I remember “Fast Times at Ridgemont High,” and now we see the consequences that Hollywood wrought on America with garbage like that, 30 years later. It’s not pretty. And it’s nothing to celebrate.

Sadly, those involved with the making of the movie think they actually did something to be proud of and remember. The longlasting consequences are something America will never forget . . . and from which it will never come back.

Watch the trailer . . .

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24 Responses

Spot on DS. I remember going to see it in the theatre. I profoundly remember it…I was traumatized by it because it was so raw. That was shocking to me as a teen (I believe we are the same age)…even as a Liberal (at the time).

Roger Ebert even was famously outraged by it. His panning review on it is still read I believe.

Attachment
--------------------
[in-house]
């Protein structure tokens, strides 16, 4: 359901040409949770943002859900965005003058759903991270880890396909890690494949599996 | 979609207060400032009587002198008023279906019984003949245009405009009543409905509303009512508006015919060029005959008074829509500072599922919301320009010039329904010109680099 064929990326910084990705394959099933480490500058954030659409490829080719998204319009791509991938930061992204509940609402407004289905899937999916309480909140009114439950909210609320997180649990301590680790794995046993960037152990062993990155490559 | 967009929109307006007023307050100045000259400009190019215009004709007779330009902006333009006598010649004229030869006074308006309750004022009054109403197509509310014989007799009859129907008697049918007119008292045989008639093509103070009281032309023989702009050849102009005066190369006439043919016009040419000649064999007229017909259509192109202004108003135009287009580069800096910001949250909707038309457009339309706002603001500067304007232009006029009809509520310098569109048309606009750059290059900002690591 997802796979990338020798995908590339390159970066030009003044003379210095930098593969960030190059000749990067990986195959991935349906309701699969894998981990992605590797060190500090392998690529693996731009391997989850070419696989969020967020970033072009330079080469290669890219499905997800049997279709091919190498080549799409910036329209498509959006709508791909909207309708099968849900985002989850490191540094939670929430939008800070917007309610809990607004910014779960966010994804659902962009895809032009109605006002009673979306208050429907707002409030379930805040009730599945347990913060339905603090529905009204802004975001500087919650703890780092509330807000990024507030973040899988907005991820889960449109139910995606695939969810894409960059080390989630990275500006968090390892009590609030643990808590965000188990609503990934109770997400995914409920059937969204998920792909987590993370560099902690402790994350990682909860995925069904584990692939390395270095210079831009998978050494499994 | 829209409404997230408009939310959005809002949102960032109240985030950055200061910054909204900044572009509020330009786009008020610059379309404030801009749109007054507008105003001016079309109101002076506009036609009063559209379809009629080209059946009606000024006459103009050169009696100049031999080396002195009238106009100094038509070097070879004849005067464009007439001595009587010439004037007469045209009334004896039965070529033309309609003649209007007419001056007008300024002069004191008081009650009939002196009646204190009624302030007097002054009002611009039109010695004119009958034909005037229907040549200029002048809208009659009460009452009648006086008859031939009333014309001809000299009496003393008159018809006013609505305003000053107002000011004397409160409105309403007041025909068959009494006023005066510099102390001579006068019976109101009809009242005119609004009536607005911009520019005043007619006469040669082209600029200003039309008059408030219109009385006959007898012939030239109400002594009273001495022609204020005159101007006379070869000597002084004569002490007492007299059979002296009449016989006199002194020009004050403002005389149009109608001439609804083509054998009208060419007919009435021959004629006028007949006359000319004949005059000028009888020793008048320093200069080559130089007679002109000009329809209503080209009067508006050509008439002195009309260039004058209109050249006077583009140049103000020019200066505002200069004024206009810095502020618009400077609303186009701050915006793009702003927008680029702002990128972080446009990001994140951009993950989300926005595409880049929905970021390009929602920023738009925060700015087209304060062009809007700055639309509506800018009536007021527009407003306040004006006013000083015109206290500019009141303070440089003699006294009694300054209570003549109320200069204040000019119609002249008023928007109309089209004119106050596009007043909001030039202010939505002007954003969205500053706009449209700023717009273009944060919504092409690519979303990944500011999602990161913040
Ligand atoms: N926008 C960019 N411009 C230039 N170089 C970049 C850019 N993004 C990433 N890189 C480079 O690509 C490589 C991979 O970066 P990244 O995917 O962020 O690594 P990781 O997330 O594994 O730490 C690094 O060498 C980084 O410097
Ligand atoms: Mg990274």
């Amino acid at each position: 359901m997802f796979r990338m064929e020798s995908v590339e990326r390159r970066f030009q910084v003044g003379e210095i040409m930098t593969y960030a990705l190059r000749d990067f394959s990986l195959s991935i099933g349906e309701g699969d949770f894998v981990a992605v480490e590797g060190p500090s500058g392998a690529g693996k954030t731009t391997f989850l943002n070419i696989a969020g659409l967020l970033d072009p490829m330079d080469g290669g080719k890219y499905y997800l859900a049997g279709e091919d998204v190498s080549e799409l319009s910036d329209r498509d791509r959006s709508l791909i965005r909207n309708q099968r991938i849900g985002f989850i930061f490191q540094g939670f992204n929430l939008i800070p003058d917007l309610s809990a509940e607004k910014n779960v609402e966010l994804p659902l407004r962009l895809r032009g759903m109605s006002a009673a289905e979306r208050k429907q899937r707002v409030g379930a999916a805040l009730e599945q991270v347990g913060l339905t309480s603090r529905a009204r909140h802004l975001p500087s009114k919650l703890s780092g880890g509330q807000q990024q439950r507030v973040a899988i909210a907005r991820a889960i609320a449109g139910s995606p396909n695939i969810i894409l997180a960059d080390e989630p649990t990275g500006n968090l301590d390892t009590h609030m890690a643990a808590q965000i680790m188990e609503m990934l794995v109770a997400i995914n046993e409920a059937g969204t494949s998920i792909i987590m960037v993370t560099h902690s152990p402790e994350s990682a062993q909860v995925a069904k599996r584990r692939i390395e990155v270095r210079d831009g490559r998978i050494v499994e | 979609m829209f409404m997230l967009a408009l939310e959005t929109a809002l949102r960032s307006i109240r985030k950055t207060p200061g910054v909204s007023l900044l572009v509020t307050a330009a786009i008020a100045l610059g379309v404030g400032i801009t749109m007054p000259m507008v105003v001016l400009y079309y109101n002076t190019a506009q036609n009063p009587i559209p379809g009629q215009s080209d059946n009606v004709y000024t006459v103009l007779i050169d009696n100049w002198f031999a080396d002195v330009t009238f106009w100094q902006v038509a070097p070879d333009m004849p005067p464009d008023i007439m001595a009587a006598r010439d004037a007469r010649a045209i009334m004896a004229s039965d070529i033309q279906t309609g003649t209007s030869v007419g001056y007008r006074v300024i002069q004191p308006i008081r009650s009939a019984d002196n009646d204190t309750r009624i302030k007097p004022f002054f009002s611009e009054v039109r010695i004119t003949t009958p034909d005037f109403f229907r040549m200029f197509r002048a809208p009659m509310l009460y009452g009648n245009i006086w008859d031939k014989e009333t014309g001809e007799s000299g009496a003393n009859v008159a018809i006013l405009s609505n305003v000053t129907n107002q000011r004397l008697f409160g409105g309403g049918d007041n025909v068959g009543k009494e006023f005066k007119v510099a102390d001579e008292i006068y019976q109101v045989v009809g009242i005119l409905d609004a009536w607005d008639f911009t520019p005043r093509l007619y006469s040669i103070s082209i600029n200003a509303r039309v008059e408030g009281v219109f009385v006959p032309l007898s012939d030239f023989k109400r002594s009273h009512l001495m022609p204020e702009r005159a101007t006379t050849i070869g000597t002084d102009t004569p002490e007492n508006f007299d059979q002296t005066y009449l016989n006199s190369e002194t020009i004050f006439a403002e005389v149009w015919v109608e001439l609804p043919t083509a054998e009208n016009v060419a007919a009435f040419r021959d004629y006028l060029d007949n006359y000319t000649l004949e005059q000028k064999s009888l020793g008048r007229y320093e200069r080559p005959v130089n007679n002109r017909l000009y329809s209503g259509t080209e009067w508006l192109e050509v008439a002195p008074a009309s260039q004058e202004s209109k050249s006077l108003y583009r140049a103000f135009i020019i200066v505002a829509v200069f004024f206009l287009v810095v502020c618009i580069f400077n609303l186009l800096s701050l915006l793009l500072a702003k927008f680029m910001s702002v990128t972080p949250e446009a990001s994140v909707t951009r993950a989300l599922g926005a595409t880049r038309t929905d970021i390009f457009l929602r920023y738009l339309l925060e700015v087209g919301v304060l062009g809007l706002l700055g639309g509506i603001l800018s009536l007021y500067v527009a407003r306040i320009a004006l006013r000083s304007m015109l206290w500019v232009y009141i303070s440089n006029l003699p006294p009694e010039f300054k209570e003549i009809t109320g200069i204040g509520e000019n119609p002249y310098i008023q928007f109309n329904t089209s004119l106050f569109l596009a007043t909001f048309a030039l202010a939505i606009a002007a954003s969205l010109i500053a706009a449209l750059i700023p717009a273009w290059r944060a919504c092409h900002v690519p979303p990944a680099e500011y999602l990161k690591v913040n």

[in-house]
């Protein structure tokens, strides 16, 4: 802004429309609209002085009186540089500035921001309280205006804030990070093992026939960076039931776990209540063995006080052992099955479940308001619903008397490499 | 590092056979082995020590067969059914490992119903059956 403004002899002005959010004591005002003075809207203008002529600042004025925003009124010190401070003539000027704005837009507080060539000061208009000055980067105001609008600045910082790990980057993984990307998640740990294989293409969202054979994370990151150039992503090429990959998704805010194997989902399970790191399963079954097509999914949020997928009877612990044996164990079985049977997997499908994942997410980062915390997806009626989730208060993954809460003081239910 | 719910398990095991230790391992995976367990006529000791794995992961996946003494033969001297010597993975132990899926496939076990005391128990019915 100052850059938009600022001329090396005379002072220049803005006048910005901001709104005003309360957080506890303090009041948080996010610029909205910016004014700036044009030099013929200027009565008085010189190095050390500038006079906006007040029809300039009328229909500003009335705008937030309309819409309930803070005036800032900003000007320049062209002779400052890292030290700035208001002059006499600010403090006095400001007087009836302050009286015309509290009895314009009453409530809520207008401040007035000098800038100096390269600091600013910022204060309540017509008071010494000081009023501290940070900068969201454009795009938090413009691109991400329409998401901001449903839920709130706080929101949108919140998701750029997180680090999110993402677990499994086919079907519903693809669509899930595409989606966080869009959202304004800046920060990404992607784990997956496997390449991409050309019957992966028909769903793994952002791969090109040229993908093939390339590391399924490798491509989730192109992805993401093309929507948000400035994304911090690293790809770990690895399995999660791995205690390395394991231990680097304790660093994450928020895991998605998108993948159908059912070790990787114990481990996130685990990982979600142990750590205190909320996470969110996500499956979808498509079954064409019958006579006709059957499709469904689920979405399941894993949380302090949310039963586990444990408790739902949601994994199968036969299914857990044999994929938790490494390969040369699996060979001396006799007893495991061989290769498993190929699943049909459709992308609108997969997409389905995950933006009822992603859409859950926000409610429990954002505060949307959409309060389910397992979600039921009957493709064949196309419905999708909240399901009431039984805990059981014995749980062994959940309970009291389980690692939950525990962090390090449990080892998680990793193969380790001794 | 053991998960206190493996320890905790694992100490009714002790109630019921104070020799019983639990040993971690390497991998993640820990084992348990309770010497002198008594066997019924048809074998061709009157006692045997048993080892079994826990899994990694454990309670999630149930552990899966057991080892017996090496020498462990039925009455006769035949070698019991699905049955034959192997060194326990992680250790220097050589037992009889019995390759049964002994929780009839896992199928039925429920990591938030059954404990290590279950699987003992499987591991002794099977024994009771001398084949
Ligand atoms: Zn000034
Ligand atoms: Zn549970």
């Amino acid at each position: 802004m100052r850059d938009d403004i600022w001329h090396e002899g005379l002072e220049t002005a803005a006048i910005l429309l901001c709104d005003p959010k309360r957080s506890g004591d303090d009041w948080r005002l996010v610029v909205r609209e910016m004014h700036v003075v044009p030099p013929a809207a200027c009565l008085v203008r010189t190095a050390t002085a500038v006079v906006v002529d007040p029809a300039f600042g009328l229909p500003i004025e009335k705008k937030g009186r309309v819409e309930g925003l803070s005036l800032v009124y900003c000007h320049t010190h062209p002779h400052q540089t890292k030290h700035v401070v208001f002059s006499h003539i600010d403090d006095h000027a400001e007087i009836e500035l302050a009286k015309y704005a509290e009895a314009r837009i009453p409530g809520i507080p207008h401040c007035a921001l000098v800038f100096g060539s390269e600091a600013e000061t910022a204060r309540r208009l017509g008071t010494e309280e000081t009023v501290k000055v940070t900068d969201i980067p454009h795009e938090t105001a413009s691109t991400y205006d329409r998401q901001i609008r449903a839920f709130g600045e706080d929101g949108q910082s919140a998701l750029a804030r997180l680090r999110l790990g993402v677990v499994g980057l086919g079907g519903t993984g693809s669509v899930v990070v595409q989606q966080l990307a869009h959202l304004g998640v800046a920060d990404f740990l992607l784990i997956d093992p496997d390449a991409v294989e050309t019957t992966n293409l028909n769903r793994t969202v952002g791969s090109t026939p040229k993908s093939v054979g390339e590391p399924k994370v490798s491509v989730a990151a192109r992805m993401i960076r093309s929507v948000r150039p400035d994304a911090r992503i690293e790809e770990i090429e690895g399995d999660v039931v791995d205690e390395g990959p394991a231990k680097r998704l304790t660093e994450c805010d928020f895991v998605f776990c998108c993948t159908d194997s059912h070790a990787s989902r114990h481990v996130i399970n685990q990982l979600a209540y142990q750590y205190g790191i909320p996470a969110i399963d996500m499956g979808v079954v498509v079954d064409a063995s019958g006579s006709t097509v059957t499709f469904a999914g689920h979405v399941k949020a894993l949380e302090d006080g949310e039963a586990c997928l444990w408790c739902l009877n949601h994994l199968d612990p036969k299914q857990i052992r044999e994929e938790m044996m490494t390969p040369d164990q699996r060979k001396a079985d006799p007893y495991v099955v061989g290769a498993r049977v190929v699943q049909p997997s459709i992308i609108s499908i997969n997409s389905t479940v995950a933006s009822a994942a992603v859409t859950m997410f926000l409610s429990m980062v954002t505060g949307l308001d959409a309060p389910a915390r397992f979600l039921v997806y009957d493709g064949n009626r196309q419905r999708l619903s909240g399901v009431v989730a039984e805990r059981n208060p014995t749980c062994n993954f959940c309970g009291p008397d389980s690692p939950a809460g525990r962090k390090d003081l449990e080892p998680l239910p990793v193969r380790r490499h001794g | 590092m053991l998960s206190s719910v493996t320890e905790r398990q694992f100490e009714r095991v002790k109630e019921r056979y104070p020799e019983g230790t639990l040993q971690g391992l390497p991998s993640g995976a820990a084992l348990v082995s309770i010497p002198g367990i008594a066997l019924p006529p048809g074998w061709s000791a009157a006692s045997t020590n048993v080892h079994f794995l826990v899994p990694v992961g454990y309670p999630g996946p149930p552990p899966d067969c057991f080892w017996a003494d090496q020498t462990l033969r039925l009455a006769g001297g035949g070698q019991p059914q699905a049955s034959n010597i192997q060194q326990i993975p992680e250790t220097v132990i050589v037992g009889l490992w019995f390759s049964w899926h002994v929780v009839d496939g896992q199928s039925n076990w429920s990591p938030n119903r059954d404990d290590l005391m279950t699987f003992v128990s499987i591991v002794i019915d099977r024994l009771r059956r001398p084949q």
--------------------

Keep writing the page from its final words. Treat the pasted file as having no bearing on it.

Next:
I liked the good parts of it but the raw parts were so intense for me as a new teen. No wonder I switched to art-house films soon after.

So correct on the abortion cost being portrayed as the worst part of the ordeal. Even in my early teens I saw the film and thought the Jennifer Jason Leigh character was a real weirdo dummy. I knew she was desperate and sold herself cheap in the film for male attention. I know other brainless females didn’t see it my way.

S: You’re right. He called it a “scuz-pit of a movie.”


Skunky on August 14, 2012 at 11:29 pm

    It was a recapitulation of the 70’s compacted into teenage coming of age movie. It trivialized abortion, drug use, and more. Phoebe Cates was an interesting selection for the cast, since she had recently done a Blue Lagoon ripoff that was more explicit than the original.